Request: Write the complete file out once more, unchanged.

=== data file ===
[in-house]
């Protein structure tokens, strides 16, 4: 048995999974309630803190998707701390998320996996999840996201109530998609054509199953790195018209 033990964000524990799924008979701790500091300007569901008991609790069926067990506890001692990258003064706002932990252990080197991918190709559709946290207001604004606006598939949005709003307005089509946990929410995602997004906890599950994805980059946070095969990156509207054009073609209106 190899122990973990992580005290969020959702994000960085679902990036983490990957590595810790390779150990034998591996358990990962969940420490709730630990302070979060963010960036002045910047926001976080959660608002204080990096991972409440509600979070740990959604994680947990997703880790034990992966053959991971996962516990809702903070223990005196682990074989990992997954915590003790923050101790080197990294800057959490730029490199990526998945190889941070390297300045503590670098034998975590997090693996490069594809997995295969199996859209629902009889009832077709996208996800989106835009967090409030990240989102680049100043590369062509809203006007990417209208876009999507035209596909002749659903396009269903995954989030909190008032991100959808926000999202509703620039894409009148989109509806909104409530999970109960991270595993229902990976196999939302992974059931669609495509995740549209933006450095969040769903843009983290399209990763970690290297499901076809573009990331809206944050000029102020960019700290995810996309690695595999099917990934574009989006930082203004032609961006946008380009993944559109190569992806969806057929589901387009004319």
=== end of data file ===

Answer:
[in-house]
């Protein structure tokens, strides 16, 4: 048995999974309630803190998707701390998320996996999840996201109530998609054509199953790195018209 033990964000524990799924008979701790500091300007569901008991609790069926067990506890001692990258003064706002932990252990080197991918190709559709946290207001604004606006598939949005709003307005089509946990929410995602997004906890599950994805980059946070095969990156509207054009073609209106 190899122990973990992580005290969020959702994000960085679902990036983490990957590595810790390779150990034998591996358990990962969940420490709730630990302070979060963010960036002045910047926001976080959660608002204080990096991972409440509600979070740990959604994680947990997703880790034990992966053959991971996962516990809702903070223990005196682990074989990992997954915590003790923050101790080197990294800057959490730029490199990526998945190889941070390297300045503590670098034998975590997090693996490069594809997995295969199996859209629902009889009832077709996208996800989106835009967090409030990240989102680049100043590369062509809203006007990417209208876009999507035209596909002749659903396009269903995954989030909190008032991100959808926000999202509703620039894409009148989109509806909104409530999970109960991270595993229902990976196999939302992974059931669609495509995740549209933006450095969040769903843009983290399209990763970690290297499901076809573009990331809206944050000029102020960019700290995810996309690695595999099917990934574009989006930082203004032609961006946008380009993944559109190569992806969806057929589901387009004319």